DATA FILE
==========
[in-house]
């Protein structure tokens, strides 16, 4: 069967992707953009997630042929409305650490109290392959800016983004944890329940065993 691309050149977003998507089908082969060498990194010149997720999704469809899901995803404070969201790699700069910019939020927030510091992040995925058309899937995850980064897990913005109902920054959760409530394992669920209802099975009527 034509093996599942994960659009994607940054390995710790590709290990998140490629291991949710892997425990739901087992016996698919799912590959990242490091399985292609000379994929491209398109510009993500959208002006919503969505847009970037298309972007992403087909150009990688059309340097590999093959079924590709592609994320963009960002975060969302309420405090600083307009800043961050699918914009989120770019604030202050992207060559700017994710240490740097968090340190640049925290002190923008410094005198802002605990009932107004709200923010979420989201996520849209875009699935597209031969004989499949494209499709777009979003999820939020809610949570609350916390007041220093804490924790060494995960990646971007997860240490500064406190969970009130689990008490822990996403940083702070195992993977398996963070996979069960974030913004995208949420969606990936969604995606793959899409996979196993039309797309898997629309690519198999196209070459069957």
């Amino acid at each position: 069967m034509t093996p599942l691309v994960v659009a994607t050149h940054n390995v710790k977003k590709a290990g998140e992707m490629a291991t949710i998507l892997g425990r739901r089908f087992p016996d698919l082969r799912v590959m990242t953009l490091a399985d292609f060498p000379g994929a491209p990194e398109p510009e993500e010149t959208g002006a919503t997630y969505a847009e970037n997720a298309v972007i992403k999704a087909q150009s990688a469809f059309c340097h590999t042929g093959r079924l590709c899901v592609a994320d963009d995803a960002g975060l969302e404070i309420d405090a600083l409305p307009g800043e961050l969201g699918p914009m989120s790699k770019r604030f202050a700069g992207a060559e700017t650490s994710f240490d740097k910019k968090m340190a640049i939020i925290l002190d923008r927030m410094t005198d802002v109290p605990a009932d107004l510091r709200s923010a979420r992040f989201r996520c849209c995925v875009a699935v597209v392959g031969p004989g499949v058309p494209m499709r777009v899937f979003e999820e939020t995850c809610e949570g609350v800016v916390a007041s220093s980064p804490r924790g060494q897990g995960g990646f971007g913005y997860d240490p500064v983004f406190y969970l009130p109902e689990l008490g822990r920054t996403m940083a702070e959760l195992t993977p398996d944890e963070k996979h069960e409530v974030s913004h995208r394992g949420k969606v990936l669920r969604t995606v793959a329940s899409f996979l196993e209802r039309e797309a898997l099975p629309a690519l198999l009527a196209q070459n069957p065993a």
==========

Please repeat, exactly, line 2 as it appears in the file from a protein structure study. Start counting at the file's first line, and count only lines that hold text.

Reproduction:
């Protein structure tokens, strides 16, 4: 069967992707953009997630042929409305650490109290392959800016983004944890329940065993 691309050149977003998507089908082969060498990194010149997720999704469809899901995803404070969201790699700069910019939020927030510091992040995925058309899937995850980064897990913005109902920054959760409530394992669920209802099975009527 034509093996599942994960659009994607940054390995710790590709290990998140490629291991949710892997425990739901087992016996698919799912590959990242490091399985292609000379994929491209398109510009993500959208002006919503969505847009970037298309972007992403087909150009990688059309340097590999093959079924590709592609994320963009960002975060969302309420405090600083307009800043961050699918914009989120770019604030202050992207060559700017994710240490740097968090340190640049925290002190923008410094005198802002605990009932107004709200923010979420989201996520849209875009699935597209031969004989499949494209499709777009979003999820939020809610949570609350916390007041220093804490924790060494995960990646971007997860240490500064406190969970009130689990008490822990996403940083702070195992993977398996963070996979069960974030913004995208949420969606990936969604995606793959899409996979196993039309797309898997629309690519198999196209070459069957």